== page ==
Wednesday, March 16, 2011

Sprouted Grain and Poppy Seed Crackers

I never knew you could sprout poppy seeds. When looking for my next kitchen project, I thought I'd give Sally Fallon's sprouted grain crackers a try, and began a 4 day sprouting adventure on some of the tiniest seeds in the world. Poppy seeds happen to be one of my most favorite things, I assume because they naturally pair well with almond extract, an elixir I'm fairly sure I could drink straight up and not feel too bad about.

I had poppy seeds in mind for my Daring Baker Challenge this month (I'll make that next week, and post it on the 27th as usual). In looking up information on the poppy seed and ways to make them into pastes, I discovered that there are between 1 and 2 million seeds in a pound - 3300 seeds making up a single gram. They are an oily seed, and as I've actually noted firsthand, they can go rancid rather quickly. Prior to my project, I got what is considered the finest poppy seed in the world, Dutch poppy seed, from the Spice House. I'll admit, I was actually wondering all the while if they would actually sprout, and what in fact the sprouts would taste like. They did sprout, and were surprisingly tasty.

I'd say that they no longer had their characteristic nuttiness, but more of a "sprouty" flavor, still packed with a fair amount of crunch. I used about half of what I sprouted in the crackers, and ate the rest for lunch on sourdough flatbreads spread with hummus and radishes. It was probably one of my favorite lunches in recent memory - the tiny sprouts reminding me of a vegan caviar.

On about day 3 of the sprouting, I re-perused Sally Fallon's recipe, and noticed that the sprouted wheat wasn't supposed to be dried - that the seeds and grains should be sprouted and then mixed up into a paste, then the whole of it dehydrated together. I knew that I didn't have enough waiting time to sprout up some more wheat (and besides, I only had hard wheat for bread-making on hand). I poked around for a new recipe to use some of the sprouted, dried and waiting-for-me-in-the-freezer soft wheat I did have.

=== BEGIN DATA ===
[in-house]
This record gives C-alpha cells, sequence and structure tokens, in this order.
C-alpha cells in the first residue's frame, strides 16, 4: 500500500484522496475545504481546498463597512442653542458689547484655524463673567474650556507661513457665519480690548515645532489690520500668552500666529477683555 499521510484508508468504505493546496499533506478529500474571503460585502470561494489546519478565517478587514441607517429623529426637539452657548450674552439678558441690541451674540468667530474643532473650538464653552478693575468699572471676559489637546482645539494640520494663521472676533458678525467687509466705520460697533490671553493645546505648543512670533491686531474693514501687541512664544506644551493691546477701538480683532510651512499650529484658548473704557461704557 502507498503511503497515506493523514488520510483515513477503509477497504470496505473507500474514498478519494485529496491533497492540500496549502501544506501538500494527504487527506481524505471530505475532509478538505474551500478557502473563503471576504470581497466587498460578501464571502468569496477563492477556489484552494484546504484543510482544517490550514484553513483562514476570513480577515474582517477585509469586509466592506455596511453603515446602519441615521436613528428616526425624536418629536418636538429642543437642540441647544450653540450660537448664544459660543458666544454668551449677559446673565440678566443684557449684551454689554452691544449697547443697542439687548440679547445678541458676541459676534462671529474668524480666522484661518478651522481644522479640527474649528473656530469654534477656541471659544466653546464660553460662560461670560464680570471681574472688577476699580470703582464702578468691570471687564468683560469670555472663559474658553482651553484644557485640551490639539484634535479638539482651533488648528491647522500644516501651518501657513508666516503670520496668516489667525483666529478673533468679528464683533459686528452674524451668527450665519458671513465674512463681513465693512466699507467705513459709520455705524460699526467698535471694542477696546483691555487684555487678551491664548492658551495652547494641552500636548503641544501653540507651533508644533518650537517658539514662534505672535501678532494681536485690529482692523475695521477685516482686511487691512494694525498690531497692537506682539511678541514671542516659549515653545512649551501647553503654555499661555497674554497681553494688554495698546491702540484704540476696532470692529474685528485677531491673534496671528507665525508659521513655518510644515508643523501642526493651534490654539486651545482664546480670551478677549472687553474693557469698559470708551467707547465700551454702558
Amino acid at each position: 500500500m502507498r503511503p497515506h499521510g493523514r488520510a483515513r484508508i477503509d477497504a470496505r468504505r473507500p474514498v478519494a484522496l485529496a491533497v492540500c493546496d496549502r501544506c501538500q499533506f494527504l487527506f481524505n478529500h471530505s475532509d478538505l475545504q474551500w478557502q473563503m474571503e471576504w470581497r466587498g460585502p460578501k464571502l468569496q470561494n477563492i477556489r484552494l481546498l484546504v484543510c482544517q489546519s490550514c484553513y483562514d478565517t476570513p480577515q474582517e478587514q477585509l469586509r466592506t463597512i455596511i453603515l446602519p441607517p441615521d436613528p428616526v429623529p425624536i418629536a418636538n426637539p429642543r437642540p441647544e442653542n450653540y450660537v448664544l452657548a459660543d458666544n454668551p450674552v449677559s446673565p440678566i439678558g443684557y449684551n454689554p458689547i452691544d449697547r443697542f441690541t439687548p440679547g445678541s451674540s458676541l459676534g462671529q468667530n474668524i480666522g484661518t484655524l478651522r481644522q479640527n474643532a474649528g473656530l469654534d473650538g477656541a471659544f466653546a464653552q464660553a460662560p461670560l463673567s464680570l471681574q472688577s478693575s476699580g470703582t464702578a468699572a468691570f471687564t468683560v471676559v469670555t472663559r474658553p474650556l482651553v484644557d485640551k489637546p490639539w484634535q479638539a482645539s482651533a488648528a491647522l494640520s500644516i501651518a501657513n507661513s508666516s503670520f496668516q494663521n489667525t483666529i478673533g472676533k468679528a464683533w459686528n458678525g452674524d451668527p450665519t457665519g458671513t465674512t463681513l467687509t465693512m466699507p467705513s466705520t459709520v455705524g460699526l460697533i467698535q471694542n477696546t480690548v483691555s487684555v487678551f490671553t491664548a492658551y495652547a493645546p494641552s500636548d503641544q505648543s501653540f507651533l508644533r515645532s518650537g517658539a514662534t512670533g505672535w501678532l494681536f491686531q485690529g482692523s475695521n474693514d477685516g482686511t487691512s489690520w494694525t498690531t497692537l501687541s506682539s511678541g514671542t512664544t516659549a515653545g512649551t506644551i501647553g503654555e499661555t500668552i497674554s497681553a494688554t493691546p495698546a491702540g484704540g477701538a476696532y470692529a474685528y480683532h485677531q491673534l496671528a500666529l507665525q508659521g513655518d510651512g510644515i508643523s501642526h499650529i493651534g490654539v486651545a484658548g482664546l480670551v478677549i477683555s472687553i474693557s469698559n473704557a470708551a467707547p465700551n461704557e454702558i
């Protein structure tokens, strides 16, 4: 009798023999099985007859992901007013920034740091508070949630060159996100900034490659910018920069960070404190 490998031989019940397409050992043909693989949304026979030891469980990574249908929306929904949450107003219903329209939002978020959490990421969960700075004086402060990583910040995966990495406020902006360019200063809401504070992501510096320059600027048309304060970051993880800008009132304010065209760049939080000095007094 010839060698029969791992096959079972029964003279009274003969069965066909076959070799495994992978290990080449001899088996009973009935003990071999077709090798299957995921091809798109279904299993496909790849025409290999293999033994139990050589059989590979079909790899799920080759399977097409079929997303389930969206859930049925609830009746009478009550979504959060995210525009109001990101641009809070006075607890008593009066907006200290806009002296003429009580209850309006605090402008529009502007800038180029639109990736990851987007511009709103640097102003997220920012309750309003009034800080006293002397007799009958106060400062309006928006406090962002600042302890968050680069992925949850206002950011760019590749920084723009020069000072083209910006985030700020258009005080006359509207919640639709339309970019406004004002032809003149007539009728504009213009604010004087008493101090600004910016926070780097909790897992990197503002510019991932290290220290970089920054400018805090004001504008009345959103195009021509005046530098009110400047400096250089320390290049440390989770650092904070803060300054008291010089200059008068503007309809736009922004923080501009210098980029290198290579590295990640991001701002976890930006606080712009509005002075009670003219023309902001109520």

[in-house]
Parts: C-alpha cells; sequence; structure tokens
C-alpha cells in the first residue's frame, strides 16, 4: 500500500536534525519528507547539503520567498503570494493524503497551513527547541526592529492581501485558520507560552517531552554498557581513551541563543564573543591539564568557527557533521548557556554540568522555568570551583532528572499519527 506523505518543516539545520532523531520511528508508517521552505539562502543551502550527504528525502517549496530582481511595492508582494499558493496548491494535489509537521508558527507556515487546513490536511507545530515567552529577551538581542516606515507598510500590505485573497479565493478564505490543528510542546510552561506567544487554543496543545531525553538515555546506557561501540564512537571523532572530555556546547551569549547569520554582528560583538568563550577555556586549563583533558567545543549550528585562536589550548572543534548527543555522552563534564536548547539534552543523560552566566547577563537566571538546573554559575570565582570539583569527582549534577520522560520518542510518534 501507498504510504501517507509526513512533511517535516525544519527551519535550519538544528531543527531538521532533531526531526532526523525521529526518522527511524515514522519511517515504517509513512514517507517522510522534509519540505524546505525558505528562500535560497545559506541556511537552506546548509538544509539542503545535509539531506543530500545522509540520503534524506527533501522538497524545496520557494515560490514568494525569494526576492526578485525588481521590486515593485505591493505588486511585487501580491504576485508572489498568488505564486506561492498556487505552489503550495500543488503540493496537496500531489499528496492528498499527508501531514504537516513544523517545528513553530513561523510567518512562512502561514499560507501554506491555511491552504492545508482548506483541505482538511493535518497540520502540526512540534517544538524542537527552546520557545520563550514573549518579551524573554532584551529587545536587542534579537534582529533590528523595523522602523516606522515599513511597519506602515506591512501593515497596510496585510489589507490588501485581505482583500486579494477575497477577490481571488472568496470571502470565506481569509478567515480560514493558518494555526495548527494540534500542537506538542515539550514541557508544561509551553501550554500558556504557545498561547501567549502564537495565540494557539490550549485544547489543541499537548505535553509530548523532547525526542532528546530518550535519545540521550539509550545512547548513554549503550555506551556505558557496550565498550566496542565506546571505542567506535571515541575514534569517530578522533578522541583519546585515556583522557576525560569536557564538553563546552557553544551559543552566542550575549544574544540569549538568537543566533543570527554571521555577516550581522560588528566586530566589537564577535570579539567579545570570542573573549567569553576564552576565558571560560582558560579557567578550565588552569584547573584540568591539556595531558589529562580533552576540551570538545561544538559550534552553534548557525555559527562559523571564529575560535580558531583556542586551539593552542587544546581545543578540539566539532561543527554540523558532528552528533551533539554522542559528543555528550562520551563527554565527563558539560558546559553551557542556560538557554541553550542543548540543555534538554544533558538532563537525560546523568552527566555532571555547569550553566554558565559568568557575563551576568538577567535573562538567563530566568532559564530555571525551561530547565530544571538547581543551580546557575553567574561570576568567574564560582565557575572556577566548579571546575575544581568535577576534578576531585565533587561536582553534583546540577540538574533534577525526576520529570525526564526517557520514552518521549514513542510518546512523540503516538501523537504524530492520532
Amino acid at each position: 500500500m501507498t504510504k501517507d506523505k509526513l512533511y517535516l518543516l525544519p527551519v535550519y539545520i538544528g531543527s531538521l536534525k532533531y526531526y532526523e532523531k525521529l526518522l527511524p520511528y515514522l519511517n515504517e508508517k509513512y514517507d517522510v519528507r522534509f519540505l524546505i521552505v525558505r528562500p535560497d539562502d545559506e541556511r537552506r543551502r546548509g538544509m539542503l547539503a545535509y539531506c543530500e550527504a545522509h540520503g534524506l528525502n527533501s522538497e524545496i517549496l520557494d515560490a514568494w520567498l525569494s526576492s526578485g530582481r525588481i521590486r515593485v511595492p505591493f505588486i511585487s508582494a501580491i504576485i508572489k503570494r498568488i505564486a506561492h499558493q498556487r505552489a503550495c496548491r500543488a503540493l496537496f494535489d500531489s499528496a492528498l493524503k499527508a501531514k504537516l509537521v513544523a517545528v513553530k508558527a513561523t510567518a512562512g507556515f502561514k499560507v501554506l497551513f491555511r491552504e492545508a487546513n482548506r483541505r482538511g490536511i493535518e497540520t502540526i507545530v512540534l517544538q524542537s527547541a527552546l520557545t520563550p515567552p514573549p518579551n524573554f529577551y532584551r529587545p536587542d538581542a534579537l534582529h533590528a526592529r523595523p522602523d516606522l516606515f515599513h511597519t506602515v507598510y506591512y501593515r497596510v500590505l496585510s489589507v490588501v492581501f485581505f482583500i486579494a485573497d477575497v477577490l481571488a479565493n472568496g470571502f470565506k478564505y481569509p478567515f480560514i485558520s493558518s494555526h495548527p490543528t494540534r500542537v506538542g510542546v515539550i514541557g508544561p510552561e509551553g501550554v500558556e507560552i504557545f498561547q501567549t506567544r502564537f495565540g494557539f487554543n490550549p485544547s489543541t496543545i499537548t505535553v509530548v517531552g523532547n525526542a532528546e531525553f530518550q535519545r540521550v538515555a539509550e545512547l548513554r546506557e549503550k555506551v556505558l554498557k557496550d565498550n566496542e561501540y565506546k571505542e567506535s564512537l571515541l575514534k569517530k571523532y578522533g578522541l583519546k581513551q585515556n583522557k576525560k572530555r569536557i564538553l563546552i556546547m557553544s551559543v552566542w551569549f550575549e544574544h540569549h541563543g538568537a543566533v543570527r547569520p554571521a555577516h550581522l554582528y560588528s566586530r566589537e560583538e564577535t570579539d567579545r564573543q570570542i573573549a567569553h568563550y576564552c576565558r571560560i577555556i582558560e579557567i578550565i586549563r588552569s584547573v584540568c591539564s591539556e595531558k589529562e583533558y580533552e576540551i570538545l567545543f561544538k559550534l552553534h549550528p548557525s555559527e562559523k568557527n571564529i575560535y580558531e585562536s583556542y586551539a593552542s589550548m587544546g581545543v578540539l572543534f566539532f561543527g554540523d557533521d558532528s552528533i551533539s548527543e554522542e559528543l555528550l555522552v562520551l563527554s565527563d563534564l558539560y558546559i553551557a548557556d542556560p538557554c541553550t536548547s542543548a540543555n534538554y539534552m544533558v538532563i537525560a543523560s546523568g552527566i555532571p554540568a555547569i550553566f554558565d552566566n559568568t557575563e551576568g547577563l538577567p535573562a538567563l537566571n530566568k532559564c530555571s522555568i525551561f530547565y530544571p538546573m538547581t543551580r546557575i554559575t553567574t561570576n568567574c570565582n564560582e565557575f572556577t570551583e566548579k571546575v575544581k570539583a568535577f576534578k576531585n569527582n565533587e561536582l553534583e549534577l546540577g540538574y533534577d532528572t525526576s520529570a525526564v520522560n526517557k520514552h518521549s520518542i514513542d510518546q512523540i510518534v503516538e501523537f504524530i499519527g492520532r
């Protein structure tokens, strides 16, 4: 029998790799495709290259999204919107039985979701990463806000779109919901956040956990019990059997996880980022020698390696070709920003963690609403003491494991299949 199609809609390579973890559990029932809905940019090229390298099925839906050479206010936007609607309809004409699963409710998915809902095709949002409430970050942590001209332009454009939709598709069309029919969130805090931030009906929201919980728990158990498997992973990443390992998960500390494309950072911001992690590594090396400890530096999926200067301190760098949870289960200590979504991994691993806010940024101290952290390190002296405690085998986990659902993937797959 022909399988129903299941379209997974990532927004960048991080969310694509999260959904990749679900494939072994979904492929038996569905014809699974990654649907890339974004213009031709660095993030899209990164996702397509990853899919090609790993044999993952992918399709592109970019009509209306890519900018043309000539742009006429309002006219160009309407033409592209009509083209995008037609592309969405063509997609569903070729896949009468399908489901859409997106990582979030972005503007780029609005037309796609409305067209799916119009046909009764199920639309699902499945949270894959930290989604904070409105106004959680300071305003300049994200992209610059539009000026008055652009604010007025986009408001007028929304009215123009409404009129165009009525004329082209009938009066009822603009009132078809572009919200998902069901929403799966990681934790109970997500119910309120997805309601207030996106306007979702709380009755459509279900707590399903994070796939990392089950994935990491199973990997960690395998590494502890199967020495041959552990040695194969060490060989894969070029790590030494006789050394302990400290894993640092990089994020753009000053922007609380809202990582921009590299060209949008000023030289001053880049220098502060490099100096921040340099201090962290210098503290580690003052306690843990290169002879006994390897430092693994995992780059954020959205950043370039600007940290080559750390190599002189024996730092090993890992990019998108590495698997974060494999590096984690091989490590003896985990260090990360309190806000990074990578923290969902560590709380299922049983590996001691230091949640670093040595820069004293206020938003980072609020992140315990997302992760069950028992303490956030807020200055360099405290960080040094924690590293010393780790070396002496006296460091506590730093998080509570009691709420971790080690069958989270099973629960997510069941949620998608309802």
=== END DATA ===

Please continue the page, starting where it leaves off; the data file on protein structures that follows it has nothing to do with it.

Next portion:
I discovered a site that is probably no secret to most people, but it was new-to-me: Cheeseslave. I had heard of Cheeseslave, but never ventured over before, and now I have just one more devoted place to stop by on my Internet rounds. I knew right away after mixing up the cracker dough that I was smitten...

I found that rolling the somewhat soft dough between layers of parchment worked the best for me. I cut the parchment to the same size as my dehydrator trays, and then cut them into squares with a pizza cutter and slid the whole works into place. One new benefit I've discovered and love about dehydrating is the extra exercise it gives me - my set-up is in the basement, and I have to make several trips down there to load it and keep checking on it. Ann Marie (a.k.a. Cheeseslave) says that you can also bake the crackers, which would give them a nice toasty color. But despite their paleness, these are really packed with flavor. I made a half batch (the amounts listed below) just to test it out, but next time, I'll double everything and make better use of the dehydrator space.

Sprouted Grain and Poppy Seed Crackers (slightly adapted from Cheeseslave)
  • 2 1/2 c. sprouted wheat flour (purchased, or make your own)
  • 1 c. yogurt (or buttermilk)